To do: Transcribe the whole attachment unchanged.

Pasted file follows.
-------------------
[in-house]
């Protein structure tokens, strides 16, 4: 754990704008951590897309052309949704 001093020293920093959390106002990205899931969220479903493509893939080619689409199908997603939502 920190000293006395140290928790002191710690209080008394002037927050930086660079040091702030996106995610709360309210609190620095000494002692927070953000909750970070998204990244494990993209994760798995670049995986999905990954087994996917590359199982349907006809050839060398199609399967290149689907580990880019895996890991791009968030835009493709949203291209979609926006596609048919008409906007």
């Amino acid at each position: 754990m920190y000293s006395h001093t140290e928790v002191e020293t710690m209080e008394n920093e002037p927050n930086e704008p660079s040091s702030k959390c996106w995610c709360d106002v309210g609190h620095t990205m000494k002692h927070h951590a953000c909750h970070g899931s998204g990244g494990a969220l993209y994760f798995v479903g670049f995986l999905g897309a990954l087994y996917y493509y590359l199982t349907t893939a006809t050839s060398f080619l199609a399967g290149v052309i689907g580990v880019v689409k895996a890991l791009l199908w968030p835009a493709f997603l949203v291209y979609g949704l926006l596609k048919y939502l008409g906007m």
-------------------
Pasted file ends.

[in-house]
């Protein structure tokens, strides 16, 4: 754990704008951590897309052309949704 001093020293920093959390106002990205899931969220479903493509893939080619689409199908997603939502 920190000293006395140290928790002191710690209080008394002037927050930086660079040091702030996106995610709360309210609190620095000494002692927070953000909750970070998204990244494990993209994760798995670049995986999905990954087994996917590359199982349907006809050839060398199609399967290149689907580990880019895996890991791009968030835009493709949203291209979609926006596609048919008409906007």
């Amino acid at each position: 754990m920190y000293s006395h001093t140290e928790v002191e020293t710690m209080e008394n920093e002037p927050n930086e704008p660079s040091s702030k959390c996106w995610c709360d106002v309210g609190h620095t990205m000494k002692h927070h951590a953000c909750h970070g899931s998204g990244g494990a969220l993209y994760f798995v479903g670049f995986l999905g897309a990954l087994y996917y493509y590359l199982t349907t893939a006809t050839s060398f080619l199609a399967g290149v052309i689907g580990v880019v689409k895996a890991l791009l199908w968030p835009a493709f997603l949203v291209y979609g949704l926006l596609k048919y939502l008409g906007m």